Tuesday, October 23, 2012

South Carolina

Our first stay on the coast was Huntington Beach State Park just south of the very busy Myrtle Beach area of S. Carolina.  We highly recommend this park - a must visit for birders coming through this area.  The causeway into the campground and elevated boardwalks yielded a good diversity of wading birds including 300+ Wood Storks, Tri-colored Herons, Little Blue & Green Herons, Yellow-crowned Night-herons, Great Egrets (pictured) and Snowy Egrets.  Numerous Clapper Rails were mainly heard but a few were seen crossing the wet ditches at low tide.
We found songbird highlights including White-eyed Vireos, Yellow-throated, Black-throated Blue, and Hooded Warblers, and our #600 retirement trip bird - the Painted Bunting.  We joined a bird walk one morning and found this pair of 8 foot long Alligators warming themselves in the sun.  We found 97 species of birds at this park in four days.
 Next stop, southwest of Charleston was Oak Plantation RV Park where these 400+ year old Live Oaks dominated the tree species in this former plantation.  We are really feeling "the south" with the Palm Trees, Spanish Moss draping from the massive branches of the Oaks.  The birds here say "south" too with Wood Storks, Anhingas, Fish Crows, White Ibis, Black Vultures, Red-shouldered Hawks plus the ever present Carolina Wrens and N. Mockingbirds providing birding entertainment.
 Ty got permission to explore the back waters of this old plantation.  This large Black Rat Snake challenged his passage with his vibrating tail.
 Back to the beach and a few days stay at Hunting Island State Park.  This Atlantic Ocean park's exposed acres of numerous sand bars and ocean floor at low tide attracted thousands of shore birds: Marbled Gotwits, Red Knots, Long-billed Dowitchers, Black-bellied & Semipalmated Plovers, Willets and Am. Oystercatchers.  Hundreds of Brown Pelicans, Gulls, Terns and Black Skimmers rested here until the tide waters covered their resting areas.

We walked to some areas that had been badly damaged by a hurricane last year. (pictured)

 Vast acres of salt marsh covered the western part of the island where we picked up another new trip bird - the Saltmarsh Sharp-tailed Sparrow.

Last South Carolina stop was Hilton Head Harbor RV Resort where we hit a good migration movement of warblers and sparrows.  We had this Osprey checking out the deserted Purple Martin gourd houses.  We got up before dawn to watch the meteor showers in the glorious star-studded sky.  Amazing!  The heavens truly do declare the glory of God!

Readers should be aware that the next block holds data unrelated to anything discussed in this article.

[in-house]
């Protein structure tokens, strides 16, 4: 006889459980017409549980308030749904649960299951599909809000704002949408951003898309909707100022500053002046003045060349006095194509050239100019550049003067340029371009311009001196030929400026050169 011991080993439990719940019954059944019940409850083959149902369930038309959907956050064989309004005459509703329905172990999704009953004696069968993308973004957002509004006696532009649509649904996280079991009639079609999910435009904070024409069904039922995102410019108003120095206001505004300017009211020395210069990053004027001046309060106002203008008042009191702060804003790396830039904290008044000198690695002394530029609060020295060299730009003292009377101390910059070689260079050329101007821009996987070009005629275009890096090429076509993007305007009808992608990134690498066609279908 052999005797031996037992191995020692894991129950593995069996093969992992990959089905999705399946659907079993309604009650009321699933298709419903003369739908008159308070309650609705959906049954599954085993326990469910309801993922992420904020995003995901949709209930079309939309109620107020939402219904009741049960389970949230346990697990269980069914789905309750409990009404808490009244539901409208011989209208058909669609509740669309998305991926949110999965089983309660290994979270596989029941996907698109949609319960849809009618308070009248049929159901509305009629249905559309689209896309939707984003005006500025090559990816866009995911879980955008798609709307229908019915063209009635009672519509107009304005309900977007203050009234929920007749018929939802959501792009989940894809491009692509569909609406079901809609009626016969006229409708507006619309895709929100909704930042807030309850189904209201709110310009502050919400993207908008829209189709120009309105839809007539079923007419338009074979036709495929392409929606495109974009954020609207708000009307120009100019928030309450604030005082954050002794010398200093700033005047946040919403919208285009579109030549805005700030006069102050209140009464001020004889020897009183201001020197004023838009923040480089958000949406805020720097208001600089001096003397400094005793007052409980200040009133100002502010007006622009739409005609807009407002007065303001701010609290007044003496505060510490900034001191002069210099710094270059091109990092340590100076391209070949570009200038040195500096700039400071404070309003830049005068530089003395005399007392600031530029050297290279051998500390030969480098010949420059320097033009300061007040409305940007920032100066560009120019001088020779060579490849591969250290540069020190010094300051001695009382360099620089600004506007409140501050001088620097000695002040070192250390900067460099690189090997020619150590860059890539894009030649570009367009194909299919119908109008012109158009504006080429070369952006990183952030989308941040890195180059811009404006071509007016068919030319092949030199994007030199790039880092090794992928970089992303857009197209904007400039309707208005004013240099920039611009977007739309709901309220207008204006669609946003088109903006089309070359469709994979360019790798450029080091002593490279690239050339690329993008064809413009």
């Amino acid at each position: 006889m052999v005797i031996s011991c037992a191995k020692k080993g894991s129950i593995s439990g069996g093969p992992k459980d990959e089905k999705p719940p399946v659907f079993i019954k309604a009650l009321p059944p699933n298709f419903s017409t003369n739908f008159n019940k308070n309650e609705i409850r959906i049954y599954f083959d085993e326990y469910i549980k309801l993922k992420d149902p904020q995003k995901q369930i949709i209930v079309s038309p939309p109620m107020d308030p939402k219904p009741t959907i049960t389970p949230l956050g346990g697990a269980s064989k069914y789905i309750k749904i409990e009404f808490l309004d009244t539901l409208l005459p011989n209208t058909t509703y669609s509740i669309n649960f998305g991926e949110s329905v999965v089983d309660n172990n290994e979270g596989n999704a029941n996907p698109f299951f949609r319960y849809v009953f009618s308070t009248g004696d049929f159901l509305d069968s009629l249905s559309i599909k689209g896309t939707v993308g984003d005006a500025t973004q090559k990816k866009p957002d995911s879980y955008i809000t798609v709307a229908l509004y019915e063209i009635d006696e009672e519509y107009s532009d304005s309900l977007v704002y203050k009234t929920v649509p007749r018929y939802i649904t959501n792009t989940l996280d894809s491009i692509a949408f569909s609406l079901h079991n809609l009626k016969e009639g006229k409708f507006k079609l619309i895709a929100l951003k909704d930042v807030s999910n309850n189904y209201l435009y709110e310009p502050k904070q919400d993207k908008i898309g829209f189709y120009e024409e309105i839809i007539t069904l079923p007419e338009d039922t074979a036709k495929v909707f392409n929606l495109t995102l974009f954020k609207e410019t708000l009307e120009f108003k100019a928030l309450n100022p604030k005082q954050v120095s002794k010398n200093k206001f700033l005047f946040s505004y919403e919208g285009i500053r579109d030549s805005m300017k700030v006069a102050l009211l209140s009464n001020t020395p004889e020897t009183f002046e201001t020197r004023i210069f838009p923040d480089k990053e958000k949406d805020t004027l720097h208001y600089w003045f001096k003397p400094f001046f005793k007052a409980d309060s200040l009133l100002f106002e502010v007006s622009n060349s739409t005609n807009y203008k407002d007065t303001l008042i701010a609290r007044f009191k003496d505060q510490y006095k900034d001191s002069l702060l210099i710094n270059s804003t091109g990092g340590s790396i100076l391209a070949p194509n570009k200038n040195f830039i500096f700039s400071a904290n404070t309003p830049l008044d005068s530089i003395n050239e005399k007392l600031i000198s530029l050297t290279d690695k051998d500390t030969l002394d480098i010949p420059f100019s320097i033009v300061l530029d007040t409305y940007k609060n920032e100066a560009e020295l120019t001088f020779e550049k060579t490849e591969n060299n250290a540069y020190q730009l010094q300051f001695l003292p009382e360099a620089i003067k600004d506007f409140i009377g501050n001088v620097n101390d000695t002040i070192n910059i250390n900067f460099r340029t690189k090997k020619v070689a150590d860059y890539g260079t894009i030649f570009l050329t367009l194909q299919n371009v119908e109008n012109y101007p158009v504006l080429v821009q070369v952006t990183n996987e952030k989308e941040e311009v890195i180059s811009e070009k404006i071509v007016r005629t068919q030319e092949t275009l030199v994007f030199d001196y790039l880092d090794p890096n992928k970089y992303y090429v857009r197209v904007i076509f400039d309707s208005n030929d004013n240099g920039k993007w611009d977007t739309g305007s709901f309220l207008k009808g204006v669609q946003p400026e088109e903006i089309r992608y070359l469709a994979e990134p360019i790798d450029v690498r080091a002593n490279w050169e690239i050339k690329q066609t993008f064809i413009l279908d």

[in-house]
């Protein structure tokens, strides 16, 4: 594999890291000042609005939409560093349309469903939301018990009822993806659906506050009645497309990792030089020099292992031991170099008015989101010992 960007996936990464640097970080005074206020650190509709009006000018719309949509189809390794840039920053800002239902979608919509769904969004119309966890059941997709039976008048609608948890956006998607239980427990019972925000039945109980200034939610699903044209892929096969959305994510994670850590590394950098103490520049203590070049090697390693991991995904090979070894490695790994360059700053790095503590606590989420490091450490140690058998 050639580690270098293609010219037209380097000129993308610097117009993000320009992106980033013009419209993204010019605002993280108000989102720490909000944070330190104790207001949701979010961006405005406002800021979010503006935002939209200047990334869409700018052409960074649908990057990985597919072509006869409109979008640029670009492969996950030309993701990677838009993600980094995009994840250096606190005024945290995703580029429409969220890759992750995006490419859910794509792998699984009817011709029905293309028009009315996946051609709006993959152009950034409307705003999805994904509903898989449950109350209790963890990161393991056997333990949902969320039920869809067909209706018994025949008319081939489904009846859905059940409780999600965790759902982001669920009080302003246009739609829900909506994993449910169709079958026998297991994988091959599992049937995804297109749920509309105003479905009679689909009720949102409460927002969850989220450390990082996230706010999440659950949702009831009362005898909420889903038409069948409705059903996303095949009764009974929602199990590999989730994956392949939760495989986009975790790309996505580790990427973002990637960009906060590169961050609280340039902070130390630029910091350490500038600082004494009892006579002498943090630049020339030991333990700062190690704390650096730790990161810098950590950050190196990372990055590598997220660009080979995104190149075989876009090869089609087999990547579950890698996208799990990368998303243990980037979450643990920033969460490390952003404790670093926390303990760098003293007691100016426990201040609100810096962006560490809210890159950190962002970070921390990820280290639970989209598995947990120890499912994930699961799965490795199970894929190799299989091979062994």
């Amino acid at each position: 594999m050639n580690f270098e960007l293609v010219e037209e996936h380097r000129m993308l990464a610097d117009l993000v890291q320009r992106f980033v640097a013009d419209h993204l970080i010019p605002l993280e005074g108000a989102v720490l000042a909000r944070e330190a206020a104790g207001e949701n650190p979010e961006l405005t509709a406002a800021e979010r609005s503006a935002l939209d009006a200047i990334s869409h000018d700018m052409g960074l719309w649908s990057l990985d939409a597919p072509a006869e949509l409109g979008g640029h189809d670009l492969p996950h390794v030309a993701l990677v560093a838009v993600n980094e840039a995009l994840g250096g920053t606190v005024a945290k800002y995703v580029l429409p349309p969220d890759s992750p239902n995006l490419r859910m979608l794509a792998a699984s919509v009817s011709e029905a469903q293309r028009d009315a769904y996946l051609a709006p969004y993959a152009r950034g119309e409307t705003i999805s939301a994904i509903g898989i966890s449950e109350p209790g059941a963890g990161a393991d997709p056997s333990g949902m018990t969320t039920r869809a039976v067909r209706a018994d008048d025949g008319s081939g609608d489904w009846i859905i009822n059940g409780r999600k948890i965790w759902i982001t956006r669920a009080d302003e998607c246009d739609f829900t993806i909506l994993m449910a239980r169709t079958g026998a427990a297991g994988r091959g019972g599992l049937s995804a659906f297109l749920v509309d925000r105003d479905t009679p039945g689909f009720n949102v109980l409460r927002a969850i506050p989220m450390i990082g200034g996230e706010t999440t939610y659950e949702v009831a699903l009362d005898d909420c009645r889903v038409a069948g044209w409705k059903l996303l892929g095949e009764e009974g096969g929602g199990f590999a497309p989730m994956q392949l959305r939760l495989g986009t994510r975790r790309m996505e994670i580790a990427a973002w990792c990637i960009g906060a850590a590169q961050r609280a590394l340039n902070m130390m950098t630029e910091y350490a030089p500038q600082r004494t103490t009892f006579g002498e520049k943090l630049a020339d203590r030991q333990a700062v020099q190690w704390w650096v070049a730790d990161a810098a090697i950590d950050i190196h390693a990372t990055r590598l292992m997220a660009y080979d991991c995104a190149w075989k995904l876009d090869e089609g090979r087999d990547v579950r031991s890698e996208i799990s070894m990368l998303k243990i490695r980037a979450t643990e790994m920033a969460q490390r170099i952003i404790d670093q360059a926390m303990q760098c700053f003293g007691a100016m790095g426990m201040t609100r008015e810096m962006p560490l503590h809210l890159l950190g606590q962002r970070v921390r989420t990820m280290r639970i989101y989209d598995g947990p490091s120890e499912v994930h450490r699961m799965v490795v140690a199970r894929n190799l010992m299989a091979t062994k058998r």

God Bless you all!!
Ty & Ida

Wednesday, October 10, 2012

North Carolina's Outer Banks

Once again, the Atlantic Coast and miles of beautiful white sand beaches beckons us to explore.  Willets, Sanderlings and Ruddy Turnstones scurry along the waves looking for "Sand Fleas"(a local name for this abundant crustacean).
 Ty caught this Sand Flea in the retreating tide.  They move by the hundreds and bury themselves quickly leaving only their feathery antennae out to strain the plankton as it rushes by.  Those fishing were also catching them to use as bait.
 As we sat quietly on the Outer Banks beach, Ghost Crabs were excavated burrows, piling sand, running sideways quickly in and out looking for food.  Any movement sent them retreating down their holes.  They come in all sizes, from 1/2 inch to this 6" dandy that kept his stalked eyes on the camera.
 We camped at the Pea Island National Seashore at Oregon Inlet for several days.  We birded Bodie Island Lighthouse area with vast wetlands that attracted large concentrations of Herons, Egrets, Ibis, Grebes, and waterfowl.  We were not the only ones that enjoyed the view from this elevated perch.

We took some trips inland to the Alligator River National Wildlife Refuge.  We found a huge Black Bear feeding in an old stubble corn field snacking on fruit.  Too far away for a decent photo as it frequently laid down to rest.

Here are some smaller creatures that permitted a closer view.  This very large 3" Golden Orb Weaver at least was a stationary web sentinel.

On one of our bird walks in Surf City, NC we constantly had to step over mating Walking Sticks like this smaller male and female. Look close!

On the first day of Autumn, this is not the snow drifts of the northern Mid-west, but the white sand dunes of the Carolinas.

Thinking of "you all" (almost southerners now) as winter approaches.

Love & Prayers,
Ty & Ida